An operator O is said to be compatible with H 0 if it admits a spectral decomposition of the following form:
O = 0 d E O E | E E | + 0 d E 0 d E O E E | E E | ,
where O E is a function on the variable E, while O E E is a function on the variables E and E . These functions satisfy some regularity conditions to be discussed in the next section.
Let us assume that resonances are produced on a resonance scattering with a Hamiltonian pair { H 0 , H } [10,68,69] and that the Møller wave operators (The formal definition of the Møller wave operators is the following: Let H 0 be a “free” Hamiltonian and H = H 0 + V a “perturbed” or “total” Hamiltonian. First, let us assume that H 0 has a purely absolutely continuous spectrum. Then, for any φ H , we define
Ω ± φ = lim t ± e i H t e i t H 0 φ ,
where t denotes time and the limit is taken in the sense of the norm in H . If the spectrum of H 0 were not absolutely continuous, for instance if H 0 had eigenvalues, let P be the orthogonal projection to the absolutely continuous subspace of H 0 . Then, in the above definition φ H should be replaced by φ P H ), Ω ± , exists and have nice properties (asymptotic completeness, etc.) [69,70]. The operators Ω ± are unitary mappings from H onto the absolutely continuous space of H. Nevertheless, and for the sake of simplicity, let us avoid these technicalities and assume that H has also a simple absolutely continuous spectrum, which is [ 0 , ) . In this case, Ω ± are unitary operators on H and H = Ω ± H 0 Ω ± .
Let us define the spaces Φ ± : = Ω ± Φ . Since now Ω ± are unitary, following the ideas in the previous section, we can construct a new pair of RHS, according to the following diagram
Φ H Φ × Ω ± Ω ± Ω ± Φ ± H Φ ± ×
where the extension of Ω ± to the duals, Φ ± × , is defined via the duality formula
φ | F = Ω ± φ | Ω ± F ,
for all φ Φ and F Φ × . Following this extension, we may define the “perturbed” kets | E ± as Ω ± | E = | E ± and, equivalently, E ± | = E | Ω ± . Since the absolutely continuous spectrum of H 0 is [ 0 , ) , the values of E in the latter relation covers the whole positive semi-axis.
Thus, we see that these objects are well defined [59,71]. Then, we may use the following operators that we define through their spectral decomposition:
O ± : = Ω ± O Ω ± = 0 d E O E | E ± E ± | + 0 d E 0 d E O E E | E ± E ± | .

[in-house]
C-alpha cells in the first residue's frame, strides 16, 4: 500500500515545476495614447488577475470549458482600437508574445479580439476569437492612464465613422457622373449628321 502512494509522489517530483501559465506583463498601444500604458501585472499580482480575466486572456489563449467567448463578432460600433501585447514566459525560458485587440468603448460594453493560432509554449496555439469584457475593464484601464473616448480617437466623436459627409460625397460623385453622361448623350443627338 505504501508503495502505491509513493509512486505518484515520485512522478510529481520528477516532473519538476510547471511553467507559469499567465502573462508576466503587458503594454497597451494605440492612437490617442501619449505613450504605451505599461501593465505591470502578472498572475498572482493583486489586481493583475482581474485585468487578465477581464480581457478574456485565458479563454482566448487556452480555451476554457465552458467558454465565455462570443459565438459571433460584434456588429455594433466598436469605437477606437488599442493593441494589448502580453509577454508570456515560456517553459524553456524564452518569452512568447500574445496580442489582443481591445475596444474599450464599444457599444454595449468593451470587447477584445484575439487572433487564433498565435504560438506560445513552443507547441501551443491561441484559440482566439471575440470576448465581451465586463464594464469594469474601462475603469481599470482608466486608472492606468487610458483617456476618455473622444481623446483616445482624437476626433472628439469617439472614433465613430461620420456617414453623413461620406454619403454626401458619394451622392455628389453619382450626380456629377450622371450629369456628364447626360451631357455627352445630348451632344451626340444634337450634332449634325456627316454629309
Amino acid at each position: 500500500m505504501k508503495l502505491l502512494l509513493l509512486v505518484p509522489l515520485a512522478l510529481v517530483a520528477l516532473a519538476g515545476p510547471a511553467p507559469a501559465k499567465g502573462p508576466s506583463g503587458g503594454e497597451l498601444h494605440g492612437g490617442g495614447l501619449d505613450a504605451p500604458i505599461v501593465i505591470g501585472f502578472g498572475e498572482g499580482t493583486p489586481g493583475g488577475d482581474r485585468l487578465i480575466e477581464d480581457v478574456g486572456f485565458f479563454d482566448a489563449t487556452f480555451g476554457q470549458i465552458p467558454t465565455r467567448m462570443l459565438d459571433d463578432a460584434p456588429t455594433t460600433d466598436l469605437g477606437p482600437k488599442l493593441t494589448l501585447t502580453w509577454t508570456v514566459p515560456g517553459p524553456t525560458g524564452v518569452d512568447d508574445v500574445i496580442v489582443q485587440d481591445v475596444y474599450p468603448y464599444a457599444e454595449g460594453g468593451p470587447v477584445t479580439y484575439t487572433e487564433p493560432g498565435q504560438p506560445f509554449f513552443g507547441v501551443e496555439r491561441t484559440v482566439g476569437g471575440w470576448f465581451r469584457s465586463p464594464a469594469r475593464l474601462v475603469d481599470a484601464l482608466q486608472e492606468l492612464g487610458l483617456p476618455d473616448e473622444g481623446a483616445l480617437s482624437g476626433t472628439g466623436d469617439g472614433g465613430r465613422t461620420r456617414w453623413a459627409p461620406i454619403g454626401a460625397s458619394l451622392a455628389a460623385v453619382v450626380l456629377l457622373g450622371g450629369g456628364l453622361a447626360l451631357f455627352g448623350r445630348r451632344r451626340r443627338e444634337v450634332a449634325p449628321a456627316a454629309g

The operators O ± act on Φ ± and have the same topological properties than O, as discussed in the next section. O E and O E E must have regularity conditions, so that if O and R were operators of the form (27), we may define the following two products,
O ± R ± : = 0 d E O E R E | E ± E ± | + 0 d E 0 d E O E E R E E | E ± E ± | ,
where R E and R E E are the functions that correspond to the operator R ± as in (27) for O ± . This definition is quite natural provided that we use the convention E ± | E ± = E | Ω ± Ω ± | E = E | E = δ ( E E ) [61].
Thus, we have defined a pair of independent algebras A ± of operators using the above product. Note that the same is true for the “free algebra” A of the operators of the form (24). In addition, we may introduce an involution into these algebras defined as follows: if O ± A ± , then,
O ± O ± : = 0 d E O E * | E ± E ± | + 0 d E 0 d E O E E * | E ± E ± | .
Then, the sets of operators A ± can be endowed with the structure of involutive algebras and the same is true for A . This finally depends on the properties of the functions O E and O E E .
Operators with the property that O ± = O ± are called Hermitian and also observables. It is customary to abridge the above notation by using | E ± ) : = | E ± E ± | and | E E ± ) : = | E ± E ± | , so that
O ± = 0 d E O E | E ± ) + 0 d E 0 d E O E E | E E ± ) .
The algebras A ± may possess respective identities, I ± , which should have the form:
I ± = 0 d E Ω ± | E E | Ω ± = 0 d E | E ± E ± | = 0 d E | E ± ) .
Observe that the existence of the identities on A and A ± depends on the space of test functions that we have chosen for functions O E . For instance, if O E belong to the Schwartz space of infinitely differentiable functions having zero limit at infinite, then, A ± do not have identity. On the contrary, if the space of test functions contains continuous bounded functions, these identities do exist. This latter space contains the Schwartz space as a subspace. In any case, I ± are the canonical injections I ± : Φ ± Φ ± × , no matter if they belong to A ± or not.
Note that the objects | E ± ) and | E E ± ) introduced above in (30) or (31) are mappings from Φ ± into Φ ± × and they should no be confused with bras. We restrict the use of this notation to the situation for which it was designed and it is quite convenient to denote the action of some kind of important linear mappings on the algebras A ± as we shall see in the sequel.
For reasons of convenience, as the space of test functions O E we may consider the space of complex continuous bounded functions on the real line, while for the space including the O E E functions we may use tensor products of analytic functions on the variables E and E . We shall discuss these subtleties and other issues concerning topologies and continuity of functionals on Appendix A.
By functionals we understand here linear mappings ρ ± : A ± C from each of the algebras A ± into the field of complex numbers C . We also may add a continuity condition to ρ ± . The action of a functional ρ ± on O ± A ± is denoted as ( ρ ± | O ± ) . Let us define the following functionals ( ω ± | and ( ω ω ± | , for fixed values of ω , ω [ 0 , ) , over the algebras A ± as follows [61]:
( ω ± | O ± ) : = O ω , ( ω ω ± | O ± ) : = O ω ω .